However, research done by Dr. Cindy Struckman-Johnson, a social psychology professor at the University of South Dakota, concluded that one in five men in prison nationwide are subjects of sexual abuse, and one in nine are raped.

Warden reaching out

For her part, Woodford said the current state of affairs at San Quentin - which this year celebrates its 150th anniversary - is busy, but well-managed. She described her role as one of "running a small city." As warden she is responsible for 6,000 inmates, plus 100 new inmates that arrive every day to be sent to other prisons around the state. The facility serves thousands of hot meals each day, and has its own school system and zip code, she said.

Despite the enormity of her tasks and the mountain of paperwork that follow it, Woodford said she still tries to walk the prison grounds twice a week to see how the inmates are being handled. She told the audience that despite the dangers, she does not carry a gun, and often walks alone to get an unfettered view. "I often try to detach myself from my aides who are trying to make sure I'm safe," she said.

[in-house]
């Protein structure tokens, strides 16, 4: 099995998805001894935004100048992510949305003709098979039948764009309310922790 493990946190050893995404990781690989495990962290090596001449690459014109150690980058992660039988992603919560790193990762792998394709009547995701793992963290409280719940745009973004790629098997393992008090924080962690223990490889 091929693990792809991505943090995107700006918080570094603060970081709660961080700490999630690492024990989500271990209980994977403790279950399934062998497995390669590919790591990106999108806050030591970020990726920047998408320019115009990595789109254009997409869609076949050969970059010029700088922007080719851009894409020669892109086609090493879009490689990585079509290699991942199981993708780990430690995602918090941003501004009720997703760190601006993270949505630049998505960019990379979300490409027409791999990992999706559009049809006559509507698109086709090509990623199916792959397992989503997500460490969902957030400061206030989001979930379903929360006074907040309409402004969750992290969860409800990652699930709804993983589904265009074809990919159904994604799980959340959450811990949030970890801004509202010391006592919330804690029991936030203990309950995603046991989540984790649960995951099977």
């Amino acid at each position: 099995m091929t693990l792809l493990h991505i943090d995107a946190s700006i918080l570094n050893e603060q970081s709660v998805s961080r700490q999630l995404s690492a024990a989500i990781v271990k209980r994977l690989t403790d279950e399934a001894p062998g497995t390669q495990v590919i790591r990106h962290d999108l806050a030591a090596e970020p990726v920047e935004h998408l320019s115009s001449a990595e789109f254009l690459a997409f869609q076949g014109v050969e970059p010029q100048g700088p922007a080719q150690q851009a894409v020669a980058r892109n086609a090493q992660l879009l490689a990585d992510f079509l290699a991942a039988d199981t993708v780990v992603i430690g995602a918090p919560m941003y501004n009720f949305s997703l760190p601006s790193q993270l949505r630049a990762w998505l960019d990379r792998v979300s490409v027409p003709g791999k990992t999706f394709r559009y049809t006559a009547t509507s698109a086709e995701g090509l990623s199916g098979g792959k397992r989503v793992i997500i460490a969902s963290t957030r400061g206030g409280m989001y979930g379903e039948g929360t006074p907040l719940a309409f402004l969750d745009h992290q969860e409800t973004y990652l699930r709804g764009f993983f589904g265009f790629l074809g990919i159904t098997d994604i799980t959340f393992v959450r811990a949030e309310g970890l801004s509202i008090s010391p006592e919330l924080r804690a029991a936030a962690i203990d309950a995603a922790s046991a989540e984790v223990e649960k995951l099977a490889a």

Programs for inmates

As warden for the last four years, Woodford said she has overseen several initiatives to bring a measure of self-growth and confidence to those inmates who want to help themselves.

One new program called "Success Storm" focuses on inmates wanting to address their problems and prepare for life outside the gates. The program offers courses in anger management, ethics, and substances abuse. In another program, children of inmates are allowed to regularly visit the prison so they cab be tutored by their fathers. Woodford said she is also developing a program to educate Mexican nationals housed within San Quentin and graduate passing students with Mexican high-school diplomas.

Despite the forward-thinking programs, violence does still surface at San Quentin. County and state officials in recent months have become embroiled in a debate over whether to close the prison, in part because of its age and occasional violent outbreaks.

Assemblyman says prison has problems

Assemblyman Joe Nation last year called for the state Department of General Services to evaluate the facility and measure the costs involved with upgrading it or tearing it down. "San Quentin is 150 years old and wasn't built as a maximum security facility, though we house some of our worst criminals there," he commented.

Nation has characterized the facility as "a timebomb," and cited two close calls in the last two years in which inmates got out of control. In one instance, a group of death-row inmates cut through a chain-link fence and tried to take an officer hostage before they were finally subdued by other officers.

The San Quentin study called for by Nation was halted late last year because of lack of financing, and has not yet been resumed.